A cottage industry (also called the Domestic system) is an industry – primarily manufacturing – which includes many producers, working from their homes, typically part time. The term originally referred to homeworkers who were engaged in a task such as sewing or lace-making. Some industries which are usually operated from large centralized factories were cottage industries before the Industrial Revolution. The business operators would travel around, buying raw materials, delivering it to people who would work on them, and then collecting the finished goods to sell, or typically to ship to another market. One of the factors which allowed the industrial revolution to take place in Western Europe was the presence of these business people who had the ability to expand the scale of their operations. Cottage industries were very common in the time when a large proportion of the population was engaged in agriculture, because the farmers (and their families) often had both the time and the desire to earn additional income during the part of the year (Winter) when there was little farming work to do.
The use of the term has expanded, and is used to refer to any event which allows a large number of people to work part time. For example, eBay is said to have spawned a cottage industry of people who buy surplus merchandise, and sell it on their auction system.
History of Cottage Industries
Current applications of the term "cottage industry" include: A program, process or practice that takes up lengthy and/or inordinate amounts of time while detracting from the main task at hand. Cottage industries were the precursor to the factories that would characterize the Industrial Revolution. Their formation was prompted largely by the enclosing of the common lands. Common lands were lands set aside for the common people on which to garden or graze their livestock. Over time the rich aristocrats enclosed the common lands, largely without censure or punishment of any kind, leaving the poor people in a major predicament. Bear in mind that if one was not a land owner, highly skilled, or highly educated there were few opportunities to make a good living. Cottage industries were the solution that solved this problem and saved many of the common people.
Most of the work was carried out in the home and was often combined with farming. There were three main stages to making cloth: carding, spinning and weaving. Most cloth was made from either wool or cotton, but other materials such as silk and flax were also used. The woven cloth was sold to merchants called clothiers who visited the village with their trains of pack-horses. Some of the cloth was made into clothes for people living in the same area. However, a large amount of cloth was exported.
The process of the cottage industry involved the entire family as most work performed in the 18th century did. In fact the entire process moved from child to the mother then to the father. First was the process called carding. Carding was usually done by children. This involved using a hand-card that removed and untangled the short fibres from the mass. Hand cards were essentially wooden blocks fitted with handles and covered with short metal spikes. The spikes were angled and set in leather. The fibres were worked between the spikes and, be reversing the cards, scrapped off in rolls (cardings) about 12 inches long and just under an inch thick.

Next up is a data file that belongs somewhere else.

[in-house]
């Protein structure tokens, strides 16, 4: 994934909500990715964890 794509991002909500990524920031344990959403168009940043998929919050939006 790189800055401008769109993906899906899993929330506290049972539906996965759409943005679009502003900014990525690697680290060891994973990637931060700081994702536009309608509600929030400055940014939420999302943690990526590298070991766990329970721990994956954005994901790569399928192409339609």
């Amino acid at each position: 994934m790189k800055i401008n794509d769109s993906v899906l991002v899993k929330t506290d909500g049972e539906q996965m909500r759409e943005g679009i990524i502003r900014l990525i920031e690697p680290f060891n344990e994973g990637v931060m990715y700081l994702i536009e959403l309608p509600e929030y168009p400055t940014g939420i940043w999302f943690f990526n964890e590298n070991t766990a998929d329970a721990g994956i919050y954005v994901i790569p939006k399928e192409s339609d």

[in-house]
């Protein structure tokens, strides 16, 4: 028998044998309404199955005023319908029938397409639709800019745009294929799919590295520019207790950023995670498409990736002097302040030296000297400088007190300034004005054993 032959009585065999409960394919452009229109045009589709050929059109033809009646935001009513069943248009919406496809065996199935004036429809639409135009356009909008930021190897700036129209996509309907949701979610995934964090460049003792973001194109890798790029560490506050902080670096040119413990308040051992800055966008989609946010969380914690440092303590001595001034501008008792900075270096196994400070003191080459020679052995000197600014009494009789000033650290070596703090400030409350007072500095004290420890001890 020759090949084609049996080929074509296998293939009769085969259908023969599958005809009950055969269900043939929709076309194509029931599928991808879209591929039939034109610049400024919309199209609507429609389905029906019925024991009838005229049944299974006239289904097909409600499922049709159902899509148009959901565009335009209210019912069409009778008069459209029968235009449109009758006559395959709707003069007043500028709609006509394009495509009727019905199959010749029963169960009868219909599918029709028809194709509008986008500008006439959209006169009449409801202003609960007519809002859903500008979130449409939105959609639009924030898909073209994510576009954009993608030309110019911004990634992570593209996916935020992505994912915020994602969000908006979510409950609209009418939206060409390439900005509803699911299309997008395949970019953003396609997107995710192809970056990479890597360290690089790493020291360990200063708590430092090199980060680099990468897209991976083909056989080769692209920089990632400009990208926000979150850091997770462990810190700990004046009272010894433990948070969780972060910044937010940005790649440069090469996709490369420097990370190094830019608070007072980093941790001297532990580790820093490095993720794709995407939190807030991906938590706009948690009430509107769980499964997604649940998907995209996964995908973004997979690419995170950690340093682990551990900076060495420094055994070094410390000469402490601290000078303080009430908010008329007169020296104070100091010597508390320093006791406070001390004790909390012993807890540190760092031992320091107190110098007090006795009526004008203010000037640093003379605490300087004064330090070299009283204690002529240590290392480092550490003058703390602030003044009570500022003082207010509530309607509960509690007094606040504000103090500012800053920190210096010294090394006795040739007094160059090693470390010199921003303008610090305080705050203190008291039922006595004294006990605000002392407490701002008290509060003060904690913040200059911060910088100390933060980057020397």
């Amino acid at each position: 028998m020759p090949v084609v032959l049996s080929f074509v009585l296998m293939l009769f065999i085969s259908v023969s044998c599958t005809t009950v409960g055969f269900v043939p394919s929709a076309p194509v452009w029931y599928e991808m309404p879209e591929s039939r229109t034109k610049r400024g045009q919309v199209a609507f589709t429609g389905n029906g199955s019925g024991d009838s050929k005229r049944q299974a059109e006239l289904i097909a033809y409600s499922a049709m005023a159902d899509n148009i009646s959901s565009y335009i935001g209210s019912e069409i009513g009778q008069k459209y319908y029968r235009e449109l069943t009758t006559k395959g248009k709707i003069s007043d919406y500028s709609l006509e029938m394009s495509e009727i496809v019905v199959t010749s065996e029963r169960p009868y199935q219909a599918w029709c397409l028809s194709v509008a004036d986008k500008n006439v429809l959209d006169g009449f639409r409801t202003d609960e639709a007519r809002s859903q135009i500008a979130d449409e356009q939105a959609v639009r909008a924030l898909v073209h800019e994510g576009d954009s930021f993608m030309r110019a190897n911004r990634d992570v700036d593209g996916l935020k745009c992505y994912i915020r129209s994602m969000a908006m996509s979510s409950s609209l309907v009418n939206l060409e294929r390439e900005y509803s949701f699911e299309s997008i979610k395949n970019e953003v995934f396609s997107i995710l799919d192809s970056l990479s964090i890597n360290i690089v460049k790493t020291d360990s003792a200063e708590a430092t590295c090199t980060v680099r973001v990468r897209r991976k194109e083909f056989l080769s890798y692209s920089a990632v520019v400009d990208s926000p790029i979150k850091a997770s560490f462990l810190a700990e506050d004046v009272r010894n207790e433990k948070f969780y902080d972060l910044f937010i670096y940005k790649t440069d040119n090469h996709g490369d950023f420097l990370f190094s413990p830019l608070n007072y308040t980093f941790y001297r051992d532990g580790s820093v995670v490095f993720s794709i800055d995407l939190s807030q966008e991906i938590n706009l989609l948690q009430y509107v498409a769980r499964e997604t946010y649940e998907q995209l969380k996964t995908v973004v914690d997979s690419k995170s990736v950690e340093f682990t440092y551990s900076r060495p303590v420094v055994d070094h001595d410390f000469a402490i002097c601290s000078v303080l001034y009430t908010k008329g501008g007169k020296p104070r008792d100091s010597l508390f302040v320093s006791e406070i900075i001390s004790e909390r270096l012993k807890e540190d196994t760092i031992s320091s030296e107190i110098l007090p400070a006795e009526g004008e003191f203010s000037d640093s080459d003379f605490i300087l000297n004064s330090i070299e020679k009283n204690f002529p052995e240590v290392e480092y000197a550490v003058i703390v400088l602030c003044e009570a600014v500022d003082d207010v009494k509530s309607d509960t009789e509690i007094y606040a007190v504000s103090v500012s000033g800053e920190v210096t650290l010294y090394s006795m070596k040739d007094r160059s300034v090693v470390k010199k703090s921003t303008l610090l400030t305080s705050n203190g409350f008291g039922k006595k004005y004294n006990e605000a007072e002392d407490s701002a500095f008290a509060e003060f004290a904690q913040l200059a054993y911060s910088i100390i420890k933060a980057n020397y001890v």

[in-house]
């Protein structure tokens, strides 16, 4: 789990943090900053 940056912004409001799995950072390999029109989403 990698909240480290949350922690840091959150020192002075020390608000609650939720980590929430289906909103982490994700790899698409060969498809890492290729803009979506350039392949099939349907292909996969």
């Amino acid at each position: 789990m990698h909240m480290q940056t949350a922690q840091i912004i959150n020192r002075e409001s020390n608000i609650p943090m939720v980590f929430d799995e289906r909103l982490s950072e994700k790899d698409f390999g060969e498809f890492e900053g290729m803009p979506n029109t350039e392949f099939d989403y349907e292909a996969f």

The second process was known as spinning and this was performed by the mothers. The spinning of wool, cotton or flax was originally done by the spindle and distaff. The distaff, a stick about 3 ft long, was held under the left arm, and the fibres of wool drawn from it were twisted spirally by the forefinger and thumb of the right hand. As the thread was spun, it was wound on the spindle. The spinning wheel was invented in Nuremberg in the 1530s. It consisted of a revolving wheel operated by treadle and a driving spindle. this slow process of spinning was a tedious process that remained unaltered until the invention of James Hargreaves who invented what is known as the Spinning Jenny. It is claimed that one day his daughter Jenny, accidentally knocked over the family spinning wheel. The spindle continued to revolve and it gave Hargreaves the idea that a whole line of spindles could be worked off one wheel. The machine used eight spindles onto which the thread was spun from a corresponding set of rovings. By turning a single wheel, the operator could now spin eight threads at once.
The last process was performed by the fathers or the men of the household, this process was called the weaving. The weaving was done on a machine known as the handloom weaver so weaving was also referred to as handlooming. The handloom was devised about 2,000 years ago and was brought to England by the Romans. The process consisted of interlacing one set of threads of yarn (the warp) with another (the weft). The warp threads are stretched lengthwise in the weaving loom. The weft, the cross-threads, are woven into the warp to make the cloth. Like the process of spinning, weaving remained unchanged for a great period of time. Then the twelfth child of a Yeoman farmer, John Kay invented the flying shuttle, which enabled a weaver to knock the shuttle across the loom and back again using one hand only. The speed of weaving was doubled; and a single weaver could make cloths of any width, whereas previously two men had sat together at a loom to make broad cloth. Unfortunately John Kay had to fight for the royalties of his invention his whole life and died a poor man.
Recently cottage industries have been encouraged by environmental groups to preserve areas of the rainforest by aiding the local tribes in a sustainable way. The Maisin tribe and others in Papua New Guinea is a notable example to sustain the rainforest for future generations.
Category:Economic history Category:Industrial organization Category:Manufacturing